The Bureau’s proposed rule addresses the 2017 Rule’s burdensome ability to repay requirements which will serve as a barrier to entry for banks. The 2017 Rule requires lenders to obtain extensive information about a consumer’s finances and use the information to project whether the consumer will be able to make payments for his or her existing payment obligations and the payments under the covered loan and still meet basic living expenses for a period of thirty days.
Under the new proposal, lenders would still be subject to the 2017 Rule’s payment provisions, which require a lender to obtain a new customer authorization to attempt to withdraw funds from a consumer’s account following two consecutive failed attempts to withdraw payments from that account. The provisions also require lenders to provide consumers with a written notice prior to a first attempt to withdraw payment from a checking, savings, or prepaid account and before subsequent attempts to withdraw payments if the payment amounts, dates, or payment channels differ from the first attempt. These provisions will add additional regulatory burden that are not in alignment with current requirements which allow three consecutive pulls and require lenders to make costly system changes for a small subset of loans.
While undertaking our analysis of the 2017 rule, we identified other complications that need to be addressed. We urge the Bureau to grant an immediate extension of the Compliance Date for the entire Final Rule. Without an extension, banks will expend resources unnecessarily to achieve compliance by early August 2019 on a rule the Bureau is currently reconsidering and may materially change.
Further, the Bureau should explicitly exempt traditional consumer loan products, which do not raise consumer protection concerns, that this rulemaking was intended to address. In the 2017 Rule, the Bureau expansively defined “covered loans” — i.e., the loans subject to the Final Rule’s restrictions — without regard to the loan’s amount or duration. Consequently, the 2017 Rule captures many loans that are not, in fact, short-term, small dollar loans, including some every day consumer products and wealth management products. To address this concern, the Bureau should also clarify that the financing of any product or service in connection with a purchase money loan is included in the Rule’s exemption for these loans and thus avoid restricting access to open-end lines of credit.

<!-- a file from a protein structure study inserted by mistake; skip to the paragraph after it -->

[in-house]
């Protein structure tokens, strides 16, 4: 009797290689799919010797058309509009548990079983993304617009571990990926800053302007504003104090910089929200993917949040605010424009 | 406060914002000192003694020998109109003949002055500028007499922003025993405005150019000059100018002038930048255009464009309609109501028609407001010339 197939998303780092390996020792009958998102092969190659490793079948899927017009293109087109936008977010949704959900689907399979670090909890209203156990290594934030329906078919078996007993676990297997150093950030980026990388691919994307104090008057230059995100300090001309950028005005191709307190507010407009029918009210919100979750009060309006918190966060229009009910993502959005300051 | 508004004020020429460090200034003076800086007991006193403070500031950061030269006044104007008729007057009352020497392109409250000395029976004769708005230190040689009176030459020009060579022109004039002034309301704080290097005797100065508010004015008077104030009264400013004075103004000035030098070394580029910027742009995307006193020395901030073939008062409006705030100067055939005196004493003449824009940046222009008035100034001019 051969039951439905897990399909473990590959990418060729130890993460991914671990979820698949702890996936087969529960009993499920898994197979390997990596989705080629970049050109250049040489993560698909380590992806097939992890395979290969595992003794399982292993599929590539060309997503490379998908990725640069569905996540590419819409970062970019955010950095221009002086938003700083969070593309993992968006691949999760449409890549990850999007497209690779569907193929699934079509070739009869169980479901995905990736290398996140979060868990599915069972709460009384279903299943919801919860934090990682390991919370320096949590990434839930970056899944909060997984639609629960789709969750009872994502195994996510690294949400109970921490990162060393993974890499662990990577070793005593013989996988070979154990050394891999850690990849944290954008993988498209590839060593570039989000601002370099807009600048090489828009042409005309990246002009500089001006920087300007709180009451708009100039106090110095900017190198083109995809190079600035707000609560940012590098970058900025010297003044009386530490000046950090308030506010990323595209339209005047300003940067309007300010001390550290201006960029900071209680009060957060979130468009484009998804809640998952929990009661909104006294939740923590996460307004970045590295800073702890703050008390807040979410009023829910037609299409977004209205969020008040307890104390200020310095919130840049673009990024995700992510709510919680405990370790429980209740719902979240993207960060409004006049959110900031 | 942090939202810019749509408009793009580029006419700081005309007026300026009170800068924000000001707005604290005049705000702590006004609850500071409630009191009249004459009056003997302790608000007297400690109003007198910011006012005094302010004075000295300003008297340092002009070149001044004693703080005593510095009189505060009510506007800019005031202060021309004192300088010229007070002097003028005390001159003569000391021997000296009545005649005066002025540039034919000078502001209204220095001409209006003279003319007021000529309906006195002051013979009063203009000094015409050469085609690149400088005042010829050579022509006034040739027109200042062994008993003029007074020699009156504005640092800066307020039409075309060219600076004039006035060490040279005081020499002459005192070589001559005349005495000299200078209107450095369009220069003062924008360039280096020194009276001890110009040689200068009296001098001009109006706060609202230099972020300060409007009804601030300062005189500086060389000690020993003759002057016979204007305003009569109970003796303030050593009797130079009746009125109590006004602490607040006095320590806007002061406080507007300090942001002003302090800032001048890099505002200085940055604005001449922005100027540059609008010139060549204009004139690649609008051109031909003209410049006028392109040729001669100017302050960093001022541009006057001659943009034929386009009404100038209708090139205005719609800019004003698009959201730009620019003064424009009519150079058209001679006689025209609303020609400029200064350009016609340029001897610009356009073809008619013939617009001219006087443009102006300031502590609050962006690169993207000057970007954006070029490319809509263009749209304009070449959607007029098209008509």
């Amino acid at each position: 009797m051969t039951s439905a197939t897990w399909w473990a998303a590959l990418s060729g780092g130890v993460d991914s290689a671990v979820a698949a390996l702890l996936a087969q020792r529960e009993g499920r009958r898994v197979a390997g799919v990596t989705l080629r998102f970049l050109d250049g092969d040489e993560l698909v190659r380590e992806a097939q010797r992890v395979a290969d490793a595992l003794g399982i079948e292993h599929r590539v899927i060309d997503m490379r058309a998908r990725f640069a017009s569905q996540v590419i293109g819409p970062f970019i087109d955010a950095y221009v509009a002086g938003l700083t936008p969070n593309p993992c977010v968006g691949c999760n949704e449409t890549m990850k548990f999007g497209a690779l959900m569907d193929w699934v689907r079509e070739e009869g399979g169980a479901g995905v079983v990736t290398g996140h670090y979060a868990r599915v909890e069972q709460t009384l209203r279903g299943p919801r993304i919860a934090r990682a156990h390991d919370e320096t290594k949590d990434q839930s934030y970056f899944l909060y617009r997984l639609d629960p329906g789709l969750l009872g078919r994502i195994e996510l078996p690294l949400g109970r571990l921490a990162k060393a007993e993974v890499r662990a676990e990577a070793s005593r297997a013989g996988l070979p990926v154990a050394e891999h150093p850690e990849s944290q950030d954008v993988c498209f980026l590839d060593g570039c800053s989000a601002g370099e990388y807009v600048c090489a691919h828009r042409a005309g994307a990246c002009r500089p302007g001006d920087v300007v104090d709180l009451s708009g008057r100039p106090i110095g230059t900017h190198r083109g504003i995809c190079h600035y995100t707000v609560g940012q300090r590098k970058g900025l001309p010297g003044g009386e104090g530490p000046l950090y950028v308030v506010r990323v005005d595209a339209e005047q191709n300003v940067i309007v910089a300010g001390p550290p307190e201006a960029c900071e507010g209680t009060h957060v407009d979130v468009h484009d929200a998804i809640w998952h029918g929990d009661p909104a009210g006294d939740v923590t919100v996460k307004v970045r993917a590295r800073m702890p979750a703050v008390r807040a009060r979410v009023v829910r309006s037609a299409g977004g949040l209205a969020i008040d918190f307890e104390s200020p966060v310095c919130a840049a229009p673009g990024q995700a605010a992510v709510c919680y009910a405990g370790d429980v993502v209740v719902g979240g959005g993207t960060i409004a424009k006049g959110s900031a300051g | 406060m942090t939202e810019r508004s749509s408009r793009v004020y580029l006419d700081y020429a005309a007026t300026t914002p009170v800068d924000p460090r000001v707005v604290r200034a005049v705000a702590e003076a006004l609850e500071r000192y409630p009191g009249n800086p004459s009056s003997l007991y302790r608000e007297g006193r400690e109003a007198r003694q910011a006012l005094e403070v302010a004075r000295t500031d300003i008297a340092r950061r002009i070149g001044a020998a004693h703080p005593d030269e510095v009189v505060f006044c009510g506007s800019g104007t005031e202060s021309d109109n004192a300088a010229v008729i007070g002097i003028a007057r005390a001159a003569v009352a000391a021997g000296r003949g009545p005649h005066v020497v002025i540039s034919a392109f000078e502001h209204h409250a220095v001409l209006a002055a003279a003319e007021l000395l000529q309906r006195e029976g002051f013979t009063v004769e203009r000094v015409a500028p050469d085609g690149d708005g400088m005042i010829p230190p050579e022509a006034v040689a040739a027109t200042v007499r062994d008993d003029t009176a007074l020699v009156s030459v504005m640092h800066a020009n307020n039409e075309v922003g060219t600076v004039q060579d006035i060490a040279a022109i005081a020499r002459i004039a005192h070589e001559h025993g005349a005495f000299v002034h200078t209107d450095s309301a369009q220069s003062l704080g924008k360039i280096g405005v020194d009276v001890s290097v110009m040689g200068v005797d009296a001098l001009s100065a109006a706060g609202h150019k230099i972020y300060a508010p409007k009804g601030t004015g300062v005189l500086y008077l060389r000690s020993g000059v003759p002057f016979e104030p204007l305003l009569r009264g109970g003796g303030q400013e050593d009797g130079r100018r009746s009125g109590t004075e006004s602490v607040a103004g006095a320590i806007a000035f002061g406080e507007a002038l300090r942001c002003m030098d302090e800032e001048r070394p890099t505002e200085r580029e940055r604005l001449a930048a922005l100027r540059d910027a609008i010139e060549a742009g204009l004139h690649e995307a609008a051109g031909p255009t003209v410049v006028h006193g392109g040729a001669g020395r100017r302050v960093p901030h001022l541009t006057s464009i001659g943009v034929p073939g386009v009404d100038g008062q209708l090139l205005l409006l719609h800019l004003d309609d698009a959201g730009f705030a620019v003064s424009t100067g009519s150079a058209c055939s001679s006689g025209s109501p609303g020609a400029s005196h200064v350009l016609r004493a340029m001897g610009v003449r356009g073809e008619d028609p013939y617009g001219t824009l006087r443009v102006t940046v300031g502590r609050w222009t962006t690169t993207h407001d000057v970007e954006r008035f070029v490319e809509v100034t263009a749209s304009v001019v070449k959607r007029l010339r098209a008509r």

Protecting Consumers from Unreasonable Credit Rates Act of 2019
CBA is concerned about the impact the discussion draft legislation entitled, “Protecting Consumers from Unreasonable Credit Rates Act of 2019” would have on the encouragement of highly regulated banks from offering a small dollar, short-term lending product. An overly prescriptive fee structure and usury rate of 36% will not allow banks to adequately price risk when determining a borrower’s ability to repay a loan, nor recover the cost of extending short-term credit to consumers. In addition, an APR for a small-dollar, short-term loan is often misleading to consumers and unjustly inflated considering the short repayment schedule. The draft legislation would effectively prevent highly-regulated banks from offering short-term lending products whose purpose is to provide consumers credit in times of emergency or great need.
The Act goes further than short-term, small-dollar credit and would create a national maximum APR of 36%. The calculation of APR under the bill would include any fees, with some exceptions, that are incident to, ancillary to, or as a condition of an extension of credit. This “all-in” APR approach is contrary to current practices and would severely limit the availability of credit to all US consumers.
CBA is encouraged by the OCC and the FDIC recent actions related to DAP and the CFPB’s decision to revise the small dollar rule as these actions will help to foster a vibrant small dollar loan market for consumers in need. As Congress examines the impact the proposed changes could have on consumers, CBA stands ready to provide insight and analysis on how the banking industry could offer a safe and well-regulated short-term bank product designed to help consumers and enhance their financial stability.
President and CEO
Consumer Bankers Association